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Etta Baker to be inducted into Blue Ridge Music Hall of Fame

Article Published: May. 20, 2010 | Modified: Sep. 7, 2011
Etta Baker to be inducted into Blue Ridge Music Hall of Fame

The late Etta Baker will be inducted into the Blue Ridge Music Hall of Fame on June 12.

Photo submitted

The Wilkes Heritage Museum will host the third annual Blue Ridge Music Hall of Fame Dinner and Induction Ceremony on Saturday, June 12, at the John A. Walker Center on the campus of Wilkes Community College.

Mike Cross, nationally known singer, songwriter and storyteller will serve as emcee for the event. Cross has written a special song for the Blue Ridge Music Hall of Fame and will perform it during the ceremony.

Born in Tennessee, Mike Cross moved to Lenoir, N.C., at an early age. Now living in Chapel Hill, he is a product of the musical heritage and tradition that the Blue Ridge Music Hall of Fame and the Wilkes Heritage Museum is honoring and preserving.

There are six inductees this year to the Blue Ridge Music Hall of Fame, and they include the following: Don Reno - Nationally Known Artist; Clarence "Tom" Ashley - Pioneer Artist; Bobby Hicks - Sideman and Regional Musician; Albert Hash - Luthier; "B" Townes - Special Contributor/Organizer/Promoter; and Etta Baker - Master Musician and Tradition Bearer.

Etta Baker was born in Caldwell County in 1913. She was the product of a musical family taking up the guitar at the age of three. Taught by her father, she played traditional blues and folk songs.

Her style of blues, often referred to as "piedmont blues" made her the foremost practitioner of acoustic finger picking using an open-tuning style not much different from bluegrass banjo picking.

In 1956, she joined her father and other family members in a field recording titled "Instrumental Music of the Southern Appalachians." While in her 60s, Baker was "discovered" and began pursuing music professionally, hitting folk and blues festival circuits.

In 1991, 35 years after her first recording, she did "One-Dime Blues." Many felt that her performance at MerleFest in 1996 was the best performance at the renowned festival that year.

Some of her favorite stories were about taking lessons from her father as a child and gaining inspiration from him, exchanging licks with Taj Mahal, and going into the mines where John Henry actually worked. She continued performing live and recording until her death in September 2006.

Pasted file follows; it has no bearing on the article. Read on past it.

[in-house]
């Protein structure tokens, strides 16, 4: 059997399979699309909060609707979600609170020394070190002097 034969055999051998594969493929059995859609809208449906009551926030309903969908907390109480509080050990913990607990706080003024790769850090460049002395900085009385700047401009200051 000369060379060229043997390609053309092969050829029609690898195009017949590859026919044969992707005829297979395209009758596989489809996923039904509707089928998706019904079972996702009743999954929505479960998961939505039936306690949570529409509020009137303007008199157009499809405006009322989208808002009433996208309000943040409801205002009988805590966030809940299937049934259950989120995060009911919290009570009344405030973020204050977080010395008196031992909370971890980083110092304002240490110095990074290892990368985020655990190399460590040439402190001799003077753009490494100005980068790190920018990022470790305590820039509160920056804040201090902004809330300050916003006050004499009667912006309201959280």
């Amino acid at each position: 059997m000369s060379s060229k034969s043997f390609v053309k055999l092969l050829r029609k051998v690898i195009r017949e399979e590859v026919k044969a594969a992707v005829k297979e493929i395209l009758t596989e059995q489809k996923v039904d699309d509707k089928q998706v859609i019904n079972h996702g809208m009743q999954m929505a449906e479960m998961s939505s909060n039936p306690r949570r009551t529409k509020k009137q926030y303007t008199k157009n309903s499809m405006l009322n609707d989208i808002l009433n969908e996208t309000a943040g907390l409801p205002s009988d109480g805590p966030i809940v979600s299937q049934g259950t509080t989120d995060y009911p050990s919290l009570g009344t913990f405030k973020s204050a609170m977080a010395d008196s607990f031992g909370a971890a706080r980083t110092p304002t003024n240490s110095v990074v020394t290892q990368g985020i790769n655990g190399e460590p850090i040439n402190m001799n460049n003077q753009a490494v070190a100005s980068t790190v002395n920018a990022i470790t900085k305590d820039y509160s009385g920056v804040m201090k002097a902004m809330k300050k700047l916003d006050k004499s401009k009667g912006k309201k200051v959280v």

The Blue Ridge Music Hall of Fame exists to showcase and preserve the rich musical heritage of the greater Blue Ridge Mountains area from northern Georgia to northern Virginia. The Hall of Fame will educate, define, and interpret the history of music in the Blue Ridge area and musicians in all genres from the region with exhibits and an annual celebration of inductees. The Blue Ridge Music Hall of Fame is centrally located at the Wilkes Heritage Museum in Wilkesboro/
Tickets for the June 12 Dinner and Induction Ceremony may be purchased online at or by calling the Wilkes Heritage Museum at (336) 667-3171. Rates after the early bird special expires on May 12 are $75 per person for the dinner and ceremony or $25 for the ceremony only.

"This will be a magical night with a stellar group of artists performing and paying tribute to the six inductees," a museum spokesperson said.

Master fiddle maker Bob Kogut from Lenoir has handcrafted a fiddle for the Blue Ridge Music Hall of Fame to raffle off at the 2010 Induction Ceremony. The fiddle is on display at the Wilkes Heritage Museum gift shop, and tickets are $5 each, 3 for $10 or 8 for $20. Ticketholders do not have to be present to win.

The Blue Ridge Music Hall of Fame is under the auspices of the Wilkes Heritage Museum, where it is housed. The Wilkes Heritage Museum strives to collect and preserve historic structures, artifacts, and documents of Wilkes County and serves as a resource center for every Wilkes County citizen and visitor. Through exhibits, educational programs, performances, and research, the Wilkes Heritage Museum interprets the history of Wilkes County and western North Carolina.

Wilkes Heritage Museum Inc. is a private, non-profit organization located at 100 E. Main St. in downtown Wilkesboro. The museum is open Tuesday through Saturday from 10 a.m. to 4 p.m.

Admission is charged to view exhibits and tour the Old Wilkes Jail and Capt. Robert Cleveland Log Home.

For more information, contact the Wilkes Heritage Museum at (336) 667-3171 or visit or .

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